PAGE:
NYSE Fined Again By The SEC


NYSE was fined $14 million yesterday by the SEC for five serious violations.  This note will focus on the fifth violation since we think it is the most egregious one:

NYSE and American’s Rules Failed to State That Pegging Interest Orders Created Possibility of Detection of Prices of Non-Displayed Depth Liquidity.

While we have noted many examples in the past about information leakage by the stock exchanges, this is the first time that the SEC has fined an exchange for leaking confidential client information. Here is what was going on at the NYSE between 2008 and 2015:

– Floor brokers were permitted to enter “pegging interest” orders (PI) which allowed them to peg their order to the best NYSE quote. They could specify a range of prices for this PI order to be active. If the best NYSE quote was outside the PI range, then the PI order would price at the next level closest to the quote.

– According to the SEC, “A PI’s ability to peg to the price level of a NDRO (non-displayed reserve order) created the possibility that a floor broker, or a customer who submitted a PI through a floor broker, that sent the PI, would be able to detect the presence of same side non-displayed depth liquidity if certain circumstances were present.”

***Notice that the SEC says “a floor broker or a customer who submitted the order through a floor broker”.  Who do you think those customers are?

– PI orders could peg their price to a non-displayed NYSE order that was not part of their best bid or offer.

– The SEC explained how the initiator of the PI order could find out about hidden interest: “the submitter of the PI could potentially use identifying characteristics of its PI to locate it in the market data feed displayed at a price that did not previously have any displayed liquidity (because the NDRO was undisplayed), and if so located, conclude that there was same side non-displayed depth liquidity at that price level.”

And here is where the violation gets even more interesting.  NYSE was notified of the information leakage issue in 2013 by a client and chose to do nothing about it.  According to the SEC, “in 2013, NYSE received a complaint from a trader that the price levels of his NDROs, which were entered at prices inferior to the quote and unoccupied by any displayed liquidity, were being joined upon entry, as the trader observed in the exchange depth of book market data feed, by a displayed order.”  NYSE apparently investigated the complaint and did not find any problems with the design of their order type.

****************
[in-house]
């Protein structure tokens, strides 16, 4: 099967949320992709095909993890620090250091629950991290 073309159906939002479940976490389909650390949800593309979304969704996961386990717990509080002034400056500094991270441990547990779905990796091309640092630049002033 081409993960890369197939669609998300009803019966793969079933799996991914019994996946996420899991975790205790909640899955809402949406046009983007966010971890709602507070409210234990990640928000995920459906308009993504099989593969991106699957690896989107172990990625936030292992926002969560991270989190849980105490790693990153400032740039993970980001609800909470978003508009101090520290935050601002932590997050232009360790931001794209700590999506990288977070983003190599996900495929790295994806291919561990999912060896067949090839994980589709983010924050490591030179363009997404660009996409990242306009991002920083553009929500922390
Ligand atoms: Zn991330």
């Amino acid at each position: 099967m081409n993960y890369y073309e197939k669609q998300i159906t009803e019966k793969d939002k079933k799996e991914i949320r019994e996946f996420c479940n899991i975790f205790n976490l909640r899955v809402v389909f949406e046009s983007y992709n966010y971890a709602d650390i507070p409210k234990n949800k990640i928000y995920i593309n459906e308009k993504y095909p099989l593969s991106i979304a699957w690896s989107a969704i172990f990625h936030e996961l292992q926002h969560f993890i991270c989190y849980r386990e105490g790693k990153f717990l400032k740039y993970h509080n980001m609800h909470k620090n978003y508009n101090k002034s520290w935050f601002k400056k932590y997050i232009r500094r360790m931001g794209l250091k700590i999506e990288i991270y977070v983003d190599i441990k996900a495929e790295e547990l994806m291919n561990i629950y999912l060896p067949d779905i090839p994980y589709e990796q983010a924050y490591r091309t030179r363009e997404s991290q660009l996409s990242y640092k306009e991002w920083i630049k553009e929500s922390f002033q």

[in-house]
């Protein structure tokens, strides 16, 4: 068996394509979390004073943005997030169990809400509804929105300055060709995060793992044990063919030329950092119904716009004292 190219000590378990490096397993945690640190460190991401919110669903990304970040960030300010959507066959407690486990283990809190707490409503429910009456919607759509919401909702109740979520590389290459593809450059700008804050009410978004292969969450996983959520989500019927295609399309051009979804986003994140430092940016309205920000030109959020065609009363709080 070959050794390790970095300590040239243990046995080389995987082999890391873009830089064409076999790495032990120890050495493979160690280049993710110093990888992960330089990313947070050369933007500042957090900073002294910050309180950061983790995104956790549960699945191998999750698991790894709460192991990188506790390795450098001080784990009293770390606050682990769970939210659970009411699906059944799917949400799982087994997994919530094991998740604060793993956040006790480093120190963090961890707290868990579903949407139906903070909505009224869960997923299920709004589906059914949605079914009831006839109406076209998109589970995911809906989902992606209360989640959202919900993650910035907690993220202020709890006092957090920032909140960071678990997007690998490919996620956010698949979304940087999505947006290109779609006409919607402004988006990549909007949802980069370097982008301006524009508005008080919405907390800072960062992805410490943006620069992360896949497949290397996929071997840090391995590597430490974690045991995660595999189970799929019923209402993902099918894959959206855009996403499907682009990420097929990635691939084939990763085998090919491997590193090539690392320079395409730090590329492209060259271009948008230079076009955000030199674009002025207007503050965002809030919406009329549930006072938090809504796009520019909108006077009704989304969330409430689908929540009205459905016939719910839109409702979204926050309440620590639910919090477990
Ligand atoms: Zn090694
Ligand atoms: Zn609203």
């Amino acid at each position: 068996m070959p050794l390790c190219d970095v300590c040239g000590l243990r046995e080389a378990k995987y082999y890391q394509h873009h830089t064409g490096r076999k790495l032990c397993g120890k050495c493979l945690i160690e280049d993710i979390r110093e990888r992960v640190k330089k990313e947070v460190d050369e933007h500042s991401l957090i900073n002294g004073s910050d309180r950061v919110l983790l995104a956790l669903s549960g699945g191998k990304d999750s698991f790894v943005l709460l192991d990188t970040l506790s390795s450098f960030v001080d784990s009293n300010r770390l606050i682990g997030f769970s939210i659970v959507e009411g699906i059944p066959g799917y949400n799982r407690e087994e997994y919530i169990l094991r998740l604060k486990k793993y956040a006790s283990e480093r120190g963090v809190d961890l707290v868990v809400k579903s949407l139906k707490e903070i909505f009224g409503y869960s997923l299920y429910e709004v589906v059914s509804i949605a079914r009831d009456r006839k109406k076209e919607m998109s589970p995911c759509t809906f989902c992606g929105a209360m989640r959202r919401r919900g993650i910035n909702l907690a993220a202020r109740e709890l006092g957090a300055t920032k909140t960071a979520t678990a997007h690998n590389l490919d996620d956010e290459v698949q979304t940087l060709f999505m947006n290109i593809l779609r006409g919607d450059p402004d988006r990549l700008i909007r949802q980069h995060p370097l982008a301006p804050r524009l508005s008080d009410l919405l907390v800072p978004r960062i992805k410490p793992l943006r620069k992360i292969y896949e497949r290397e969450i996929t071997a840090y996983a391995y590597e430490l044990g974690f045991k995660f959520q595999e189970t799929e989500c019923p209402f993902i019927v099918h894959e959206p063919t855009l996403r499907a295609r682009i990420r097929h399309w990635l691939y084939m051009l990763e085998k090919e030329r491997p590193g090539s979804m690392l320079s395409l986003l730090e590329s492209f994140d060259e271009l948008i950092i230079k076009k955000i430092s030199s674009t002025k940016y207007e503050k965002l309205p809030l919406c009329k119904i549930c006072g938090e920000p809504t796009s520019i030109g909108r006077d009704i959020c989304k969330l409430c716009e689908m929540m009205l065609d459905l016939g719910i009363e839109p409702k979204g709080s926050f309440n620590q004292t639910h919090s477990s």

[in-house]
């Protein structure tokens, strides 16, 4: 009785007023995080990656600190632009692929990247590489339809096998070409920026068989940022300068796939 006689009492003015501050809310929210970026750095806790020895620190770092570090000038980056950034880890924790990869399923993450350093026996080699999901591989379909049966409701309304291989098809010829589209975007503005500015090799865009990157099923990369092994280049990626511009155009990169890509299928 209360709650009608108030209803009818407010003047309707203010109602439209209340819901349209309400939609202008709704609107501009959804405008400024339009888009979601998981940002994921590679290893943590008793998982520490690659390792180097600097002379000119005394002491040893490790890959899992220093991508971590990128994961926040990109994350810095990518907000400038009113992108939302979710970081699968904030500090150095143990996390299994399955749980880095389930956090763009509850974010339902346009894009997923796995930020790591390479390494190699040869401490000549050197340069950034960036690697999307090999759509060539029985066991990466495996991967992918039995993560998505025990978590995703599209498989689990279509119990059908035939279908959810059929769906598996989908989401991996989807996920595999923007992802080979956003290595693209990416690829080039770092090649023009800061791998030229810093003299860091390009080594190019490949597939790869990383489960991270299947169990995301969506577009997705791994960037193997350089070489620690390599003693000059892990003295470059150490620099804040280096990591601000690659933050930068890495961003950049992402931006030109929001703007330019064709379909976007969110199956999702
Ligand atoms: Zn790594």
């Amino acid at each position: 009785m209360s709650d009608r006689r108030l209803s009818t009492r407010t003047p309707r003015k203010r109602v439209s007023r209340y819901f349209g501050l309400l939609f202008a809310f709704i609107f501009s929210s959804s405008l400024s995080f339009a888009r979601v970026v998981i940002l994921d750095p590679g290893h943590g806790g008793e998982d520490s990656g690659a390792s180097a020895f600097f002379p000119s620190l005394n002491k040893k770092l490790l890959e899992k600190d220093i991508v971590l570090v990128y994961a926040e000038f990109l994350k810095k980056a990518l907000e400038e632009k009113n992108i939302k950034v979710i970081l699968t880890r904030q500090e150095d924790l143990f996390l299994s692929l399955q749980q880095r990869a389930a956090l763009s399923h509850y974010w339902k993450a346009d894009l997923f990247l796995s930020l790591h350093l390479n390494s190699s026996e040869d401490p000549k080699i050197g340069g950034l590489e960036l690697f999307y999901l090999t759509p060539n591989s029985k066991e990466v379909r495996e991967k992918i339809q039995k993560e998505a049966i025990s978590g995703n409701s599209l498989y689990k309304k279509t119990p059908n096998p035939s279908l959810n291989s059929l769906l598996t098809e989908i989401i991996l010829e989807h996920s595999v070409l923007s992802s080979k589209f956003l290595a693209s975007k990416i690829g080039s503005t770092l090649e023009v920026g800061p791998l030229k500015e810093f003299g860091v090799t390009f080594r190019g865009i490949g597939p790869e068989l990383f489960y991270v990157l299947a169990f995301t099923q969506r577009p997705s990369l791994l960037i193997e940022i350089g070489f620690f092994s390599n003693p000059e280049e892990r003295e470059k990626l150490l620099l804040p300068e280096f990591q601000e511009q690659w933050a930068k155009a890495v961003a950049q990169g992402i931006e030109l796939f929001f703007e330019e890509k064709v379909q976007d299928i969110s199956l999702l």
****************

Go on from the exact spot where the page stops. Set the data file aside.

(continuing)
NYSE submitted a rule change in March 2015 which “modified the functionality of PIs so that they only pegged to price levels occupied by displayable interest.”  The SEC approved this rule change and didn’t appear to take any further action at the time.

Our Thoughts

NYSE invoked the “neither admit nor deny” defense and settled with the SEC for $14 million possibly hoping to sweep this case under the rug.  While NYSE puts on a good show for the cameras on the floor of the exchange, this SEC fine proves that NYSE has been leaking information and neglecting their regulatory responsibilities.

The question now becomes:  What do investors do about this?  Should NYSE simply get away with neglecting their regulatory responsibilities?  Should they be able to pay the $14 million and just continue doing business like nothing happened? Or, should issuers and investors shift their business to an exchange like IEX which seeks to protect them and not favor one class of client over another?

The damage to investors from these five violations is unquantifiable but we think it is certainly more than the $14 million fine that the SEC imposed.  We suspect that a number of class-action lawsuits might be filed once the facts of the case are disseminated.  In the past, these lawsuits had little to no chance of succeeding since exchanges enjoyed absolute immunity when acting in a regulatory capacity.  But with the recent City of Providence, Rhode Island v. BATS Global Markets Second Circuit court decision, stock exchange immunity has come into question.  We suspect that NYSE lawyers will be rather busy in the coming weeks and months.